Research Reports - Parent-reported mild head injury history and behavioural performance in children at 6 years

Brain Inj. 2013 Jul 22

Liu J, Li L

Abstract Objective: Mild head and brain injuries have gained increasing attention
from health professionals and researchers. Little is known about mild injuries,
which may not always be diagnosed or brought to medical attention. This study
examines the associations between parent-reported history of mild head injury and
behavioural problems in a large community-based sample of Chinese children.
Method: Subjects included 725 children from China. Parents reported on children's
head injury history and behaviour at age 6 years using the Chinese version of the
Child Behavior Checklist. Mild head injury was defined as injury without loss of
consciousness or hospitalization. Standardized T-scores were compared for each of
the seven clinical sub-scales and three summary behavioural measures, adjusting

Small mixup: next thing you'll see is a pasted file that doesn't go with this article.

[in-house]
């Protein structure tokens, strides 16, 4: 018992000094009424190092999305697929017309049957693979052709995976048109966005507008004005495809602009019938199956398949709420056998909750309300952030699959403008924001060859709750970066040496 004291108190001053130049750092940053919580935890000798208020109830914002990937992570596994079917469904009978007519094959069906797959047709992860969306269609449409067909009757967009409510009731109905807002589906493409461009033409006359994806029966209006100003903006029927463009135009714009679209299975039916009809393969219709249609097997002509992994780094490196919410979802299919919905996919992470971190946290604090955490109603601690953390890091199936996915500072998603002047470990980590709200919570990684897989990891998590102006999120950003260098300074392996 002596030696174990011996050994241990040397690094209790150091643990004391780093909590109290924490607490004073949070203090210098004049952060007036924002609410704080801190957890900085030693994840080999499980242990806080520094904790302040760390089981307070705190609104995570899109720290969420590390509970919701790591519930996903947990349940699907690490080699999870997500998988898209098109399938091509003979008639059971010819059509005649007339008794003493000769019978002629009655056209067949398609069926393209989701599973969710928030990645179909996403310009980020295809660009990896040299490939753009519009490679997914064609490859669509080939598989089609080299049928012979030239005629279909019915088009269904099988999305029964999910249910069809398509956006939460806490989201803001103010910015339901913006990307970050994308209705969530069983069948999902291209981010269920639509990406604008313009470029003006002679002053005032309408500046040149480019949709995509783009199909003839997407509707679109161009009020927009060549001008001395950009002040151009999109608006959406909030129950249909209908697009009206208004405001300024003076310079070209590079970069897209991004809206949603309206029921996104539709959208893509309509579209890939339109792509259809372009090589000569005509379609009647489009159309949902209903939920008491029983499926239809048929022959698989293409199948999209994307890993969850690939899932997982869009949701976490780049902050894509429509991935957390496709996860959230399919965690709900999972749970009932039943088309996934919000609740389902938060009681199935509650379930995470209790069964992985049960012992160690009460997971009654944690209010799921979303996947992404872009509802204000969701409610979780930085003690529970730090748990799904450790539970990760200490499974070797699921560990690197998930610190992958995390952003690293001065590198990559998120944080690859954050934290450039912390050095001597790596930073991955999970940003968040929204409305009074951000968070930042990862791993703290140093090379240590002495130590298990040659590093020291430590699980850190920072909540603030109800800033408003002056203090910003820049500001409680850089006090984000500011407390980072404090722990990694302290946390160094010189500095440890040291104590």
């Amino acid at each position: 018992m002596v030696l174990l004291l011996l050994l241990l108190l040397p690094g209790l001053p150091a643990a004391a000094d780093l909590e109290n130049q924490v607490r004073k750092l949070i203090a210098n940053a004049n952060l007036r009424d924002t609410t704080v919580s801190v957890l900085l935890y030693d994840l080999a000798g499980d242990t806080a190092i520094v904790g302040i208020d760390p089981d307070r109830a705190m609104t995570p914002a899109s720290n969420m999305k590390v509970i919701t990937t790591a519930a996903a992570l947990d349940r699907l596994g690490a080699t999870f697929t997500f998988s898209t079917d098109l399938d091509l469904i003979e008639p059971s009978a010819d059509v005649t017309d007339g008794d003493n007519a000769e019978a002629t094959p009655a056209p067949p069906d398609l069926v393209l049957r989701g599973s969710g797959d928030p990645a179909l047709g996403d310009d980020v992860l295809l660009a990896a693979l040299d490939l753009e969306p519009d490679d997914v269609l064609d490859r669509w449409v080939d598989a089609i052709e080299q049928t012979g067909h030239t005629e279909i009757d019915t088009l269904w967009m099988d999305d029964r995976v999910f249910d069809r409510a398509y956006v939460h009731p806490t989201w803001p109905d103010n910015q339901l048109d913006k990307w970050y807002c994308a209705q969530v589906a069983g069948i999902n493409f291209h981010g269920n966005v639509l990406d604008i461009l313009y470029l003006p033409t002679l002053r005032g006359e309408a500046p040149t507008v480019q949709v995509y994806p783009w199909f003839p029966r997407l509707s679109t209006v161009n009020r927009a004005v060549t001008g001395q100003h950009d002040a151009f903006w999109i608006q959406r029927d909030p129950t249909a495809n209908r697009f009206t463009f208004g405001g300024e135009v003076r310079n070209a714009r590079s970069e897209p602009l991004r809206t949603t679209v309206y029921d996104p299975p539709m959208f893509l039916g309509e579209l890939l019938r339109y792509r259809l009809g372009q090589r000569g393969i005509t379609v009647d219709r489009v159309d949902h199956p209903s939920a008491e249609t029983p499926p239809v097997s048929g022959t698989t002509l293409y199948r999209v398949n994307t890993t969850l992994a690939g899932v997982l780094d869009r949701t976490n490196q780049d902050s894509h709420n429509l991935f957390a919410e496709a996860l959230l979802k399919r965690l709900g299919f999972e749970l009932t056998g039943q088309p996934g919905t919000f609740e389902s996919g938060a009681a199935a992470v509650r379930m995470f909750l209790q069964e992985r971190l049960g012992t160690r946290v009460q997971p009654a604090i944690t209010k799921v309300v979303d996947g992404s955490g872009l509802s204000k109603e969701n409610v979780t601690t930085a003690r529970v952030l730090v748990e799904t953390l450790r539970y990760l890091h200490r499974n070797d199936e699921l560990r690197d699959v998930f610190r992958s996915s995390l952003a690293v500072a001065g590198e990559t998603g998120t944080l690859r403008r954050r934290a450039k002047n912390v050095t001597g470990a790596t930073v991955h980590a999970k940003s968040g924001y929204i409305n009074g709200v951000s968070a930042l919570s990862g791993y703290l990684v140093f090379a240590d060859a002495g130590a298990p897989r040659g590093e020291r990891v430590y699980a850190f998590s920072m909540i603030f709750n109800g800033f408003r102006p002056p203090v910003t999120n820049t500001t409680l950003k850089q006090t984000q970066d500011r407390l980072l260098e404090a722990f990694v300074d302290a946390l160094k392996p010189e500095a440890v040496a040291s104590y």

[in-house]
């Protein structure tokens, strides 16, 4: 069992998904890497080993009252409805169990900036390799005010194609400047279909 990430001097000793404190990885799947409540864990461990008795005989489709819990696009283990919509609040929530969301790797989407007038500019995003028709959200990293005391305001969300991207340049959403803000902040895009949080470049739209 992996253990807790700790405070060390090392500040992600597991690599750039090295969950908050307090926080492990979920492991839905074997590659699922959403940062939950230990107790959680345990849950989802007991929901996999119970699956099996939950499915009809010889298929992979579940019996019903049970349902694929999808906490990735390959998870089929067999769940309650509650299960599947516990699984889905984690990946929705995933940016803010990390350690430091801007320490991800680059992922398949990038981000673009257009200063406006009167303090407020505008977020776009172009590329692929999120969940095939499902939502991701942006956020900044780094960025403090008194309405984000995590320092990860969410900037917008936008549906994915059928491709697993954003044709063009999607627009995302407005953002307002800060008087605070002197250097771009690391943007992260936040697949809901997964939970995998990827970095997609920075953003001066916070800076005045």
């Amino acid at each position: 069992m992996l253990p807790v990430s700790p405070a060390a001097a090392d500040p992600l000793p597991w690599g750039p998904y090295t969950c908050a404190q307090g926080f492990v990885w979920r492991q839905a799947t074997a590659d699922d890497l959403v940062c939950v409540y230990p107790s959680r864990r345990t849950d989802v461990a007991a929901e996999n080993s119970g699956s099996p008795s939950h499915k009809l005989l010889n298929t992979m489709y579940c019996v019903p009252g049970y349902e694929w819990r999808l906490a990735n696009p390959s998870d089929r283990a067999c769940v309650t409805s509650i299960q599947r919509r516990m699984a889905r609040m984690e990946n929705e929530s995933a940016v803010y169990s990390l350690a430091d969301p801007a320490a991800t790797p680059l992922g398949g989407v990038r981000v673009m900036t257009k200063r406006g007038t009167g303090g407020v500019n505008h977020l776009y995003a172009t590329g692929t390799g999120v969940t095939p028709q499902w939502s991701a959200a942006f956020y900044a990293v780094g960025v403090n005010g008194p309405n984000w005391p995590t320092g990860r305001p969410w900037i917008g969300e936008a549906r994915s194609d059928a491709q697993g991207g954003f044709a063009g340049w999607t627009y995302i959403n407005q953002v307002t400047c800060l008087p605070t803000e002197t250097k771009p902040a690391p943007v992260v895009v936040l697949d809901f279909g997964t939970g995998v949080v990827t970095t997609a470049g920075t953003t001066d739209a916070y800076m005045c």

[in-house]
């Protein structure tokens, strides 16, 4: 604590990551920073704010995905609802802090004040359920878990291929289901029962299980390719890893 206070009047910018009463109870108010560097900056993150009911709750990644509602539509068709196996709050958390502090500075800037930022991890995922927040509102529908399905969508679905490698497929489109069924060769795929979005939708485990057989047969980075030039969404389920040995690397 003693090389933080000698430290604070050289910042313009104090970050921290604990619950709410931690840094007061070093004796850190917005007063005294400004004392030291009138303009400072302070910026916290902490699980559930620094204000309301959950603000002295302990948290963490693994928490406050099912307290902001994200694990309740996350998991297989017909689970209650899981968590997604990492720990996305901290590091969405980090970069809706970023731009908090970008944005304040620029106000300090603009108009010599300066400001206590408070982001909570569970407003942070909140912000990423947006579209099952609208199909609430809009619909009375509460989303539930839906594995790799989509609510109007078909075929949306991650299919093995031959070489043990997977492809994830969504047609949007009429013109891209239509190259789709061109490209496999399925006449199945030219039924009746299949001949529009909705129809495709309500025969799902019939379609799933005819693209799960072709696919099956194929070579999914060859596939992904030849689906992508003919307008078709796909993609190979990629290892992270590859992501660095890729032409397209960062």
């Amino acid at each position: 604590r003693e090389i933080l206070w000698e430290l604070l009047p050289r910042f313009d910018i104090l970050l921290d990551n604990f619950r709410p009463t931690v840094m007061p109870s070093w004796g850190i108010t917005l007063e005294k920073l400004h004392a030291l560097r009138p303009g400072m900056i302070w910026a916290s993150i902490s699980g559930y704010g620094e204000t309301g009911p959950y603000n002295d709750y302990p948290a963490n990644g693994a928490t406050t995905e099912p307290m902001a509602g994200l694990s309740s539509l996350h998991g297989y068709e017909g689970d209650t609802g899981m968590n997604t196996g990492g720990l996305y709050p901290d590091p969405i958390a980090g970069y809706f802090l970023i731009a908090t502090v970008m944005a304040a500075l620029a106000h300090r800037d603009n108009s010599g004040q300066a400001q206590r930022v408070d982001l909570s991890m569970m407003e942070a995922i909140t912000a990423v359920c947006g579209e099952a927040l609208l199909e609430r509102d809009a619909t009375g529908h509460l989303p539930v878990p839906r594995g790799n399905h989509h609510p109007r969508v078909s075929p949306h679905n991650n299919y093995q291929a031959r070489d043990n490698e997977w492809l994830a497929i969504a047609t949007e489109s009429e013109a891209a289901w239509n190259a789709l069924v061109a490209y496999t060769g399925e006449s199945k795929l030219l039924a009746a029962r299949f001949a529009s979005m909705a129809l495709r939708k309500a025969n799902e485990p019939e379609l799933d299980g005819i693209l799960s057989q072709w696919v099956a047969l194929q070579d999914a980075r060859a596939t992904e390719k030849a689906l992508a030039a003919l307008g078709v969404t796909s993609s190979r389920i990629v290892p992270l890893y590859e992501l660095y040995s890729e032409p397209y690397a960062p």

for confounders. Logistic models were used to calculate odds ratios (ORs) between
head injury and behavioural problems. Results: Parents reported that 97 children
(14%) had a single injury and 70 (10%) had multiple injuries. Compared to the
controls, head-injured children had worse behavioural outcomes and a higher
prevalence of behavioural problems. Multiple injuries were associated with higher
risk of certain internalizing and externalizing problems. Conclusion: Mild head
injuries, especially incurred repeatedly, may still be a significant risk for
adverse behaviours in children.

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